Knight Survival Guide

978-0-7787-7855-4. ea vol: 24p. (Crabtree Connections Series). illus. photos. reprods. further reading. glossary. index. Web sites. CIP. Crabtree. 2011. PLB $21.27; pap. $6.95.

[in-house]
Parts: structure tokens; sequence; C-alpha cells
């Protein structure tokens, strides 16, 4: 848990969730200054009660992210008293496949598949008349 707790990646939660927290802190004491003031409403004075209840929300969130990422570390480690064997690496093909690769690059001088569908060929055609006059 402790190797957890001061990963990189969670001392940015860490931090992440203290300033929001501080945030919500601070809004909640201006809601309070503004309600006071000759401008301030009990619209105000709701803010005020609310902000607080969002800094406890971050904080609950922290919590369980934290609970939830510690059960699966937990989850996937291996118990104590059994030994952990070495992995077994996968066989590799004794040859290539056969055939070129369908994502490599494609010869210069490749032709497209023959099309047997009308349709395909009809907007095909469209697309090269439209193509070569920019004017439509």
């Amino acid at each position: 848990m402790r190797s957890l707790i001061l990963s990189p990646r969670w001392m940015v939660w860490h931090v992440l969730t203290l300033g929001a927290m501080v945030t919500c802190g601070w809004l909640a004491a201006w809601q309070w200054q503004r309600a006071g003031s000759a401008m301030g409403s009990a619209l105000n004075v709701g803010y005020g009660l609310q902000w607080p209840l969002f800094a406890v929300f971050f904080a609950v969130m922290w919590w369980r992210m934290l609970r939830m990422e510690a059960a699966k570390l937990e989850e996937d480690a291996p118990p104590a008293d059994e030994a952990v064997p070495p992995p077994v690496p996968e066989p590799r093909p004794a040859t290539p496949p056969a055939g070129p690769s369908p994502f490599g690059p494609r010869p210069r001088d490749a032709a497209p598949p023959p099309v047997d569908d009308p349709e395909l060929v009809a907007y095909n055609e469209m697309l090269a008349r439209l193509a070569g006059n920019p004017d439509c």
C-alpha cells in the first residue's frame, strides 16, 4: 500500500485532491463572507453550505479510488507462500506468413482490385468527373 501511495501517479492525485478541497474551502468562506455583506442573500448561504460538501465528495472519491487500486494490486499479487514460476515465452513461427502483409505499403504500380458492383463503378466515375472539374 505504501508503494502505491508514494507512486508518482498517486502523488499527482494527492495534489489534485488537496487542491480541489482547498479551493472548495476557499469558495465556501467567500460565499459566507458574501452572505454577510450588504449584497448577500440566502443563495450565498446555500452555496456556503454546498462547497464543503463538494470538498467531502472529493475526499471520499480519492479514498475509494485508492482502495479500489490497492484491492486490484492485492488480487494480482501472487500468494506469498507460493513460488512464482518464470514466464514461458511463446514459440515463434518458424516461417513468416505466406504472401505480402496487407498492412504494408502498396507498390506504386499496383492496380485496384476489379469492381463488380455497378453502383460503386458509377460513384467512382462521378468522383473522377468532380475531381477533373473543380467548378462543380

Gr 1–3—Fighting, feasting, and jousting make knights interesting, and Claybourne's book has fun pictures and facts about how to become a knight, being captured by the enemy, and partying with beautiful ladies. Some pages organize the information in list format, which enhances comprehension. Also, readers will enjoy the tips featured on each page. This resource is excellent, but on the final page, information about quests is presented and dragons seem to be real. This mixing of fiction with nonfiction is confusing. Mason explains the three-step process to becoming a knight: page, squire, and knighthood. He takes a boy from page at age 7 to squire at 14, when he stands next to his knight during battles. If the squire survives to age 21 and has obeyed all the rules, then the king declares him a knight. Little glamour and a good amount of disgusting facts make this a perfect read for boys interested in medieval times. While probably true, the last sentence is a downer: "However, if a knight isn't killed in battle, he will probably die young anyway from disease." Realistic photos and illustrations appear on every page.—Rachel Artley, Watertown Elementary School, TN

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